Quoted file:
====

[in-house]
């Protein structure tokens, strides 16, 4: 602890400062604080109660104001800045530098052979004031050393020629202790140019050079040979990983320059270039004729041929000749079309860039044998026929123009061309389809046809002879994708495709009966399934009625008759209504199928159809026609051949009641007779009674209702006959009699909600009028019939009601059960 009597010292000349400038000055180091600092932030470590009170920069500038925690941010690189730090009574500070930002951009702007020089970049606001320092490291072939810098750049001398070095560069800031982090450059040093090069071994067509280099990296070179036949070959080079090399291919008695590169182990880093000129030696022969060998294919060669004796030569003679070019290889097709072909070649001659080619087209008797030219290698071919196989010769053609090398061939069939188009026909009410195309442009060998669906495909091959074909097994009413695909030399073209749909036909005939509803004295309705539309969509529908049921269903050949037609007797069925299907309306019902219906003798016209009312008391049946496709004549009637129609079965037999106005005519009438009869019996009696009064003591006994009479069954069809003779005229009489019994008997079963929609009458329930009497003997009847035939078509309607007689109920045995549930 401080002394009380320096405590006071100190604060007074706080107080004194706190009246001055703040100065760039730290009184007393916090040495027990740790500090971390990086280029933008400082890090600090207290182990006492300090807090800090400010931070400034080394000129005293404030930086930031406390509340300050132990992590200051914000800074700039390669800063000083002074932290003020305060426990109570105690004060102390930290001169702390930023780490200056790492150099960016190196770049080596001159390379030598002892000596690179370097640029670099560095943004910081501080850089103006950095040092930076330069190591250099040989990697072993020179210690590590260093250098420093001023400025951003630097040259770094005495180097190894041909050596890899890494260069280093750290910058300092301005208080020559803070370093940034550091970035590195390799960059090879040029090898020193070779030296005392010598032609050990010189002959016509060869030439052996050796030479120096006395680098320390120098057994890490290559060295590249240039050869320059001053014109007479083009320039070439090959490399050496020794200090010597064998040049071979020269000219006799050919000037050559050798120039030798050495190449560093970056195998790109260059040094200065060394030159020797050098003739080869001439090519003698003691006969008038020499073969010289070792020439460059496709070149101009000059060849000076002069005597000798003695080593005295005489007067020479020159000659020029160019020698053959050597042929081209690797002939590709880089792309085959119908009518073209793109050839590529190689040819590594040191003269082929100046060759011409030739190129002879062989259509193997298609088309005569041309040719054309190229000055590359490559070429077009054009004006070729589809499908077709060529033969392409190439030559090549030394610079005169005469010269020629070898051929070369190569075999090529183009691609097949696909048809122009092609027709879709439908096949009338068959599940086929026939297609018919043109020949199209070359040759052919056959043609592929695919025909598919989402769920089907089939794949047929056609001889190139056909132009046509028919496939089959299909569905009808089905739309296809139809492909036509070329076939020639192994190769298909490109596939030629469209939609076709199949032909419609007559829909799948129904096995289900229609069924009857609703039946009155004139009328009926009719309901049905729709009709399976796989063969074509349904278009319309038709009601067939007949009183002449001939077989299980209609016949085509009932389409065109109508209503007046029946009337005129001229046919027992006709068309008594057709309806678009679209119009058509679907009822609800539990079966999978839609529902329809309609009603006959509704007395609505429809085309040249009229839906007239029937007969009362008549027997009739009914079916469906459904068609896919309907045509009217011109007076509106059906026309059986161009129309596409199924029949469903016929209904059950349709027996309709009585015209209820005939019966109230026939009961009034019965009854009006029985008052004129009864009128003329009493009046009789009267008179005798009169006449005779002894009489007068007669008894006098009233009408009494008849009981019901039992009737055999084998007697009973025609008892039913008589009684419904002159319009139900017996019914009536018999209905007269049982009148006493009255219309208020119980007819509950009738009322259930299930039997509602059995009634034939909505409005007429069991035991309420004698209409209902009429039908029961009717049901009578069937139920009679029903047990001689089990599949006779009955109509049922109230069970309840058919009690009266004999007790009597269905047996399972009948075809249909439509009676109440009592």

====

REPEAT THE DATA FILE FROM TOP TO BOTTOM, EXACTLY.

[in-house]
């Protein structure tokens, strides 16, 4: 602890400062604080109660104001800045530098052979004031050393020629202790140019050079040979990983320059270039004729041929000749079309860039044998026929123009061309389809046809002879994708495709009966399934009625008759209504199928159809026609051949009641007779009674209702006959009699909600009028019939009601059960 009597010292000349400038000055180091600092932030470590009170920069500038925690941010690189730090009574500070930002951009702007020089970049606001320092490291072939810098750049001398070095560069800031982090450059040093090069071994067509280099990296070179036949070959080079090399291919008695590169182990880093000129030696022969060998294919060669004796030569003679070019290889097709072909070649001659080619087209008797030219290698071919196989010769053609090398061939069939188009026909009410195309442009060998669906495909091959074909097994009413695909030399073209749909036909005939509803004295309705539309969509529908049921269903050949037609007797069925299907309306019902219906003798016209009312008391049946496709004549009637129609079965037999106005005519009438009869019996009696009064003591006994009479069954069809003779005229009489019994008997079963929609009458329930009497003997009847035939078509309607007689109920045995549930 401080002394009380320096405590006071100190604060007074706080107080004194706190009246001055703040100065760039730290009184007393916090040495027990740790500090971390990086280029933008400082890090600090207290182990006492300090807090800090400010931070400034080394000129005293404030930086930031406390509340300050132990992590200051914000800074700039390669800063000083002074932290003020305060426990109570105690004060102390930290001169702390930023780490200056790492150099960016190196770049080596001159390379030598002892000596690179370097640029670099560095943004910081501080850089103006950095040092930076330069190591250099040989990697072993020179210690590590260093250098420093001023400025951003630097040259770094005495180097190894041909050596890899890494260069280093750290910058300092301005208080020559803070370093940034550091970035590195390799960059090879040029090898020193070779030296005392010598032609050990010189002959016509060869030439052996050796030479120096006395680098320390120098057994890490290559060295590249240039050869320059001053014109007479083009320039070439090959490399050496020794200090010597064998040049071979020269000219006799050919000037050559050798120039030798050495190449560093970056195998790109260059040094200065060394030159020797050098003739080869001439090519003698003691006969008038020499073969010289070792020439460059496709070149101009000059060849000076002069005597000798003695080593005295005489007067020479020159000659020029160019020698053959050597042929081209690797002939590709880089792309085959119908009518073209793109050839590529190689040819590594040191003269082929100046060759011409030739190129002879062989259509193997298609088309005569041309040719054309190229000055590359490559070429077009054009004006070729589809499908077709060529033969392409190439030559090549030394610079005169005469010269020629070898051929070369190569075999090529183009691609097949696909048809122009092609027709879709439908096949009338068959599940086929026939297609018919043109020949199209070359040759052919056959043609592929695919025909598919989402769920089907089939794949047929056609001889190139056909132009046509028919496939089959299909569905009808089905739309296809139809492909036509070329076939020639192994190769298909490109596939030629469209939609076709199949032909419609007559829909799948129904096995289900229609069924009857609703039946009155004139009328009926009719309901049905729709009709399976796989063969074509349904278009319309038709009601067939007949009183002449001939077989299980209609016949085509009932389409065109109508209503007046029946009337005129001229046919027992006709068309008594057709309806678009679209119009058509679907009822609800539990079966999978839609529902329809309609009603006959509704007395609505429809085309040249009229839906007239029937007969009362008549027997009739009914079916469906459904068609896919309907045509009217011109007076509106059906026309059986161009129309596409199924029949469903016929209904059950349709027996309709009585015209209820005939019966109230026939009961009034019965009854009006029985008052004129009864009128003329009493009046009789009267008179005798009169006449005779002894009489007068007669008894006098009233009408009494008849009981019901039992009737055999084998007697009973025609008892039913008589009684419904002159319009139900017996019914009536018999209905007269049982009148006493009255219309208020119980007819509950009738009322259930299930039997509602059995009634034939909505409005007429069991035991309420004698209409209902009429039908029961009717049901009578069937139920009679029903047990001689089990599949006779009955109509049922109230069970309840058919009690009266004999007790009597269905047996399972009948075809249909439509009676109440009592």